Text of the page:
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WASHINGTON, Monday—When I go traveling I get a chance to catch up on my reading. Yesterday I read what had been sent me as an advance clip an article in Life by Adlai Stevenson, entitled, "Candidate Tells Candid Story."

I think the article is delightful, honest and revealing of his own character and his own thinking. I enjoyed his quoting Jan Struthers' verses, which were written under the heading "Stevenson's Speech" and begin:

"John Doe he heard a speech.
It didn't plead, it wasn't wild.
It didn't treat him like a child.
John Doe scratched his head.
John Doe smiled and said,
Richard wouldn't understand
But as for me I think it's grand."

The words I like best, however, are Stevenson's own words:

"We live in a time for greatness and greatness cannot be measured alone by the yardsticks of resources, know-how and production. There are moral dimensions, too. It is the urgent duty of a political leader to lead, to touch, if he can, the potential of reason, decency and humanism in man and not only the strivings that are easier to mobilize.

"The challenge of our faith and time is the insensate worship of matter organized in a vast international conspiracy. But the goal of life is more than material advance. It is now and to all eternity the triumph of spirit over matter, of love and liberty over force and violence."

In those last words Governor Stevenson has set down for us the great differences between ourselves and the Soviet Union.

I will acknowledge there are cruelties that we find in our system because there are failings in human nature.

I will acknowledge that we do not always find the way of love and liberty, but that is our goal. We strive, and the striving is probably what is really worthwhile in human life. You rarely attain finality. If you did life would be over, but as you strive new visions open before you, new possibilities for the satisfaction of living.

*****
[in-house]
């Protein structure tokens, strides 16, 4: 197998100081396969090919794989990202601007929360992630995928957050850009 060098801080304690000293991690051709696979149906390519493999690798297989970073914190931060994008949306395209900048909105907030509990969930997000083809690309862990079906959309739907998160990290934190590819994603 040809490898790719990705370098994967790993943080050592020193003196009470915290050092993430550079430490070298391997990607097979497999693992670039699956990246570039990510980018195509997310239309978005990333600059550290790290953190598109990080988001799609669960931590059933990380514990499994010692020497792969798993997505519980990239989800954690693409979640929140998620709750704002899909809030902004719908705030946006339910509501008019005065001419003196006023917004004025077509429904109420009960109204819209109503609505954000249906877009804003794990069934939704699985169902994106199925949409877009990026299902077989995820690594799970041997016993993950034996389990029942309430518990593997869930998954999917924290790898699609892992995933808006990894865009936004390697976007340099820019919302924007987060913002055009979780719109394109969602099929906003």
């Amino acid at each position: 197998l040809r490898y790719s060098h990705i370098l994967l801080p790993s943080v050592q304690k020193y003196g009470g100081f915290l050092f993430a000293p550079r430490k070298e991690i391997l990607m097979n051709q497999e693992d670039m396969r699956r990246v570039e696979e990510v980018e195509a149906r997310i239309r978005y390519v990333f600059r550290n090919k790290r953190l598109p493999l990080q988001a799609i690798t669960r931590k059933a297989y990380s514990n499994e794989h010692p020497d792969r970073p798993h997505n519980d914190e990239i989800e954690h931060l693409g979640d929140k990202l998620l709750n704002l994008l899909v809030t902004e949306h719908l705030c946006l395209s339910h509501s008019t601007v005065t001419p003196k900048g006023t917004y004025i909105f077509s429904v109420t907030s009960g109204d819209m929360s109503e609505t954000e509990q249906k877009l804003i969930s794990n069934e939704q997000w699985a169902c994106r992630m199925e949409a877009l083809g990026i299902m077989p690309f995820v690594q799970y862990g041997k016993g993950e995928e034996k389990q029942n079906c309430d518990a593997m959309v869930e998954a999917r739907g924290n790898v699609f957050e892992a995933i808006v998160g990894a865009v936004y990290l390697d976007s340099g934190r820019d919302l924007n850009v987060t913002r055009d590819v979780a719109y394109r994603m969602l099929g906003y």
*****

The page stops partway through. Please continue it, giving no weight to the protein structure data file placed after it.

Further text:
Here in Washington the wind was blowing yesterday and it was cold. March was coming in, like a lion, so I hope it goes out like a lamb. I hope we have no late frosts in April to nip the spring buds. I was afraid the trees and plants would mistake our warm February days for spring and begin to come up to greet the sun. But perhaps our recent mild weather didn't last long enough to make them sprout.

I read in yesterday's newspaper that Secretary of Agriculture Ezra Taft Benson was going to give us a new farm policy. Many of us who are not farmers but who feel that farming is a very basic necessity in every country will be extremely interested to see what new ideas he will bring forth.

E.R.

(WORLD COPYRIGHT, 1953, BY UNITED FEATURE SYNDICATE, INC. REPRODUCTION IN WHOLE OR IN PART PROHIBITED.)


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  • Washington (D.C., United States)


About this document

My Day by Eleanor Roosevelt, March 3, 1953

Roosevelt, Eleanor, 1884-1962
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Digital edition created by The Eleanor Roosevelt Papers Project The George Washington University Old Main Building, Suite 406 1951 F Street, NW Washington, DC 20052

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MEP edition publlished on 2008-06-30

TEI-P5 edition published on 2017-04-28

Transcription created from a photocopy of a UFS wire copy of a My Day column instance archived at the Franklin D. Roosevelt Library.
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